• Posted April 3, 2014 at 10:52 am | Permalink

      My son-in-law was born in Edinburgh, but because he is now living in England, doesn’t get a vote, he considers this to be totally wrong.

    • Bob
      Posted April 3, 2014 at 11:59 am | Permalink

      @Leslie Singleton
      So how would you define a Scot? Birthplace?

      • Leslie Singleton
        Posted April 3, 2014 at 1:07 pm | Permalink

        Bob–Please see what English Pensioner has to say above: I cannot see any reason why Birthplace would not be at least part of the answer, especially with all the good stuff about free migration in the EU. Are you saying that a Scot should suddenly lose his Nationality if he goes to Europe? Parents who are Scottish would not be so silly either. Restriction to those who just happen to be living in Scotland is simply ridiculous. There will be established rules in place on this covering British nationality (I confess to not being certain what they are) and I do not see why they would not translate (mutatis mutandis of course).

    • behindthefrogs
      Posted April 3, 2014 at 12:42 pm | Permalink

      I agree the English, Welsh and Northern Irish should have had a vote as to whether they wanted to stay in union with the Scots. Why are we likely to be forced out of a union with the Scots without having any vote in the matter?

      What about those living in places like Orkney and Shetland who would vote for many options other than a union with Scotland. Why are they being ignored?

  3. Mike Stallard
    Posted April 3, 2014 at 6:07 am | Permalink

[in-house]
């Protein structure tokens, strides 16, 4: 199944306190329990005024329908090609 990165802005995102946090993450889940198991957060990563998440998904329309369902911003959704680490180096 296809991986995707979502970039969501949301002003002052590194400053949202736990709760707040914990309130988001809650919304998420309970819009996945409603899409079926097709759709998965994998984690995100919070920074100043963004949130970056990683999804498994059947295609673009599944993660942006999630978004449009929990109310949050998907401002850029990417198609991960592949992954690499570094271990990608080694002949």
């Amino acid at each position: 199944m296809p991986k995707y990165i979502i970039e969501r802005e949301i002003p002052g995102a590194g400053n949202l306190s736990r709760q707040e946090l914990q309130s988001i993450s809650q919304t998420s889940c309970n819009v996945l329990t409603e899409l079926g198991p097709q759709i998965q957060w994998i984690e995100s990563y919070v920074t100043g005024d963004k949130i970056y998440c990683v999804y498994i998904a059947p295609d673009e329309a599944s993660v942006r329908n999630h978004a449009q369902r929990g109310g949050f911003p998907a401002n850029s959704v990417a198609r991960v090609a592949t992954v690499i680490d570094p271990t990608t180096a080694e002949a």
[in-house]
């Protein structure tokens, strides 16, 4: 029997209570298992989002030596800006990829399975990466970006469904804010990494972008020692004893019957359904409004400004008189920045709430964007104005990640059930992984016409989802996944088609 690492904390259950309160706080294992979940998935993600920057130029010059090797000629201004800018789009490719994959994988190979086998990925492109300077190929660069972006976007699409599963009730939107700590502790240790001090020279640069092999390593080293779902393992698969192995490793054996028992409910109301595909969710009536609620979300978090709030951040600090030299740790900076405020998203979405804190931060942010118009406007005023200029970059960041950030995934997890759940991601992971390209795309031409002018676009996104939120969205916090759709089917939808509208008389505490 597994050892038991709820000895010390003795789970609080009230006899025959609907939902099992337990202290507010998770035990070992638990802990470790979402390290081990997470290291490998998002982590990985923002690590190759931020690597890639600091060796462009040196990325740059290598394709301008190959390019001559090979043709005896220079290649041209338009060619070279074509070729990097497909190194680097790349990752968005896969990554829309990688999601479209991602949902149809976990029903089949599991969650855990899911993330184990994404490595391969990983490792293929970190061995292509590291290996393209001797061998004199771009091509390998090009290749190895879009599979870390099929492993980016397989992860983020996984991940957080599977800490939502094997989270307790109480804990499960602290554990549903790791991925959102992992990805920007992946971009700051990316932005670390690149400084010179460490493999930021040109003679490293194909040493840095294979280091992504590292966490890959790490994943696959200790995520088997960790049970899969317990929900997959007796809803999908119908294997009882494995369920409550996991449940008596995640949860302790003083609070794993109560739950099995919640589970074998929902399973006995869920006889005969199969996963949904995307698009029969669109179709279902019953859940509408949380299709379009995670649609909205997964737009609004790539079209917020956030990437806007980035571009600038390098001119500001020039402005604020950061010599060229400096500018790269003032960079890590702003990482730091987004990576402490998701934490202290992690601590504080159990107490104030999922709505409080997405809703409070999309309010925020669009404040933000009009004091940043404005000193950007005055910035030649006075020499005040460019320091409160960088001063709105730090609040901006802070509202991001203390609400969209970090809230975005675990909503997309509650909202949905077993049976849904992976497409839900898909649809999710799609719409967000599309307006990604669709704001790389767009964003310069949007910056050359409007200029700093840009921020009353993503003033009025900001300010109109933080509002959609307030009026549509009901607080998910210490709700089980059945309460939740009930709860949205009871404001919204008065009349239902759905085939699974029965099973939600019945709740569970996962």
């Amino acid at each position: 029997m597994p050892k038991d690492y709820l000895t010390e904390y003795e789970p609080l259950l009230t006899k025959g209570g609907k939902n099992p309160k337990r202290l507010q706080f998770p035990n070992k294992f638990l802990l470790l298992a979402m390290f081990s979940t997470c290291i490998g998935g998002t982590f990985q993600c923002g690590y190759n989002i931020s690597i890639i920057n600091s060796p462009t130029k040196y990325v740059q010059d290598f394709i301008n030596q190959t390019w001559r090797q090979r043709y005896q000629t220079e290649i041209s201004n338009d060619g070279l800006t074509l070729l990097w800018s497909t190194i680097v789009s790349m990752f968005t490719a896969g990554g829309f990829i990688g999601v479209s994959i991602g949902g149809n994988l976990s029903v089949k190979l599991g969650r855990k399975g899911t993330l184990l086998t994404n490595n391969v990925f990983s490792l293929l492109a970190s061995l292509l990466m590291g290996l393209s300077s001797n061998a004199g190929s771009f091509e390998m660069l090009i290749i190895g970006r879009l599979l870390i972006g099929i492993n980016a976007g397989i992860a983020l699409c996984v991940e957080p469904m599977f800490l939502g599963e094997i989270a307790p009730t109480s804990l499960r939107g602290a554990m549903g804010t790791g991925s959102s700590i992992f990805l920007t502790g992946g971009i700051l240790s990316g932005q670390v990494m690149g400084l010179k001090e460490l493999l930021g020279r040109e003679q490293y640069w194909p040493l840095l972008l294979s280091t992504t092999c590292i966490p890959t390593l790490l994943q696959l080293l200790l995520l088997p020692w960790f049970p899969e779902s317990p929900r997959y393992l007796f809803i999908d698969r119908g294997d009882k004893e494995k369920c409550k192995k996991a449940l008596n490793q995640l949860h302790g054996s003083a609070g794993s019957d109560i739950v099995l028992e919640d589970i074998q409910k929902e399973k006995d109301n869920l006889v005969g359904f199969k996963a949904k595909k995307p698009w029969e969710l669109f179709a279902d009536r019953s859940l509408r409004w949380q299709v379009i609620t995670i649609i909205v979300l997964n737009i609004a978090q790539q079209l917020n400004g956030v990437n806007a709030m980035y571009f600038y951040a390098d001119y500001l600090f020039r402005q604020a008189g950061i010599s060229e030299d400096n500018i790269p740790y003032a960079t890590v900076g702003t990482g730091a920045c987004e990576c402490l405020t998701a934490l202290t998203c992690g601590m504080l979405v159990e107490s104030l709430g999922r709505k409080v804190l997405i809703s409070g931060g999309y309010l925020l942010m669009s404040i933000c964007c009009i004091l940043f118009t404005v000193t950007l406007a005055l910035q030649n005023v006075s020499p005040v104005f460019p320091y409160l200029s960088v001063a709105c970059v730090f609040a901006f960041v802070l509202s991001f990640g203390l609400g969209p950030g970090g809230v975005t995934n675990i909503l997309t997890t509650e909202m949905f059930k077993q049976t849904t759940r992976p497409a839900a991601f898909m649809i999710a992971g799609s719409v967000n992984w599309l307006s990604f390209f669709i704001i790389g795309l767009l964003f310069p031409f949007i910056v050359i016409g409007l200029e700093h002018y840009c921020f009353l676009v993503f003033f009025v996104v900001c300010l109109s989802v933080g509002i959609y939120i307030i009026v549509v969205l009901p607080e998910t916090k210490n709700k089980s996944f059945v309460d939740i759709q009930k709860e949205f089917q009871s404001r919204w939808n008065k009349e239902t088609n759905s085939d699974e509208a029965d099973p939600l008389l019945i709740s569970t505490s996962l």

I passionately want Scotland to remain part of my country. Together we have enjoyed a wonderful partnership. The Cameronians in the Indian Mutiny. The pluck of David Livingstone. The disaster of the Stuart dynasty. Balmoral. Nial Ferguson. Boulton and Watt. Her Majesty the Queen. Prince George. Ladies from Hell…

    I do not see Alec Salmond and his supporter – I just forget her name – providing the same sort of greatness.

    And then there is the Scottish Genius who was our Prime Minister quite recently. We are not talking about Civil Rights here are we. Finger out please.

    • arschloch
      Posted April 3, 2014 at 10:00 am | Permalink

      I don’t want the union. Dear Scottish people please go away and form your own People’s Republic of Scotland. You might want even want to model it on the Socialist Republic of South Yorkshire that was up and running in the 80s. Then you can indulgence in your welfare dependency without expecting me to pay for it through it the Barnett formula. You no longer have a reputation for being “canny” with money. Please take your hypocrisy with you when you condemn the UKIP and the Tories. You are not an equalitarian race by nature. In fact Edinburgh is the most socially stratified city in the UK. Where else would you find the poor scooped up and placed out of sight in sink estates on the fringes like Westerhailes?

    • Max Dunbar
      Posted April 3, 2014 at 10:19 am | Permalink

      Well said Mike.

  4. Mark B
    Posted April 3, 2014 at 6:11 am | Permalink

    It is none of my business whether or not Scotland wishes to be an independent nation. And I will neither argue for her to stay or leave, although I could for both. But this so called referendum is nothing short of a sham. A cruel trick played on the people of Scotland by its masters. They are not being given a fair choice, since both outcomes will mean that they will still be under the yoke of EU law and governance, and therefore, not an independent country like Norway.

    John Redwood MP said;

    ” You do not enter a successful marriage by working out how you might get the better of the merger of your working lives and bank accounts. A successful partnership does not come from thinking how you can live off the other parties . . .”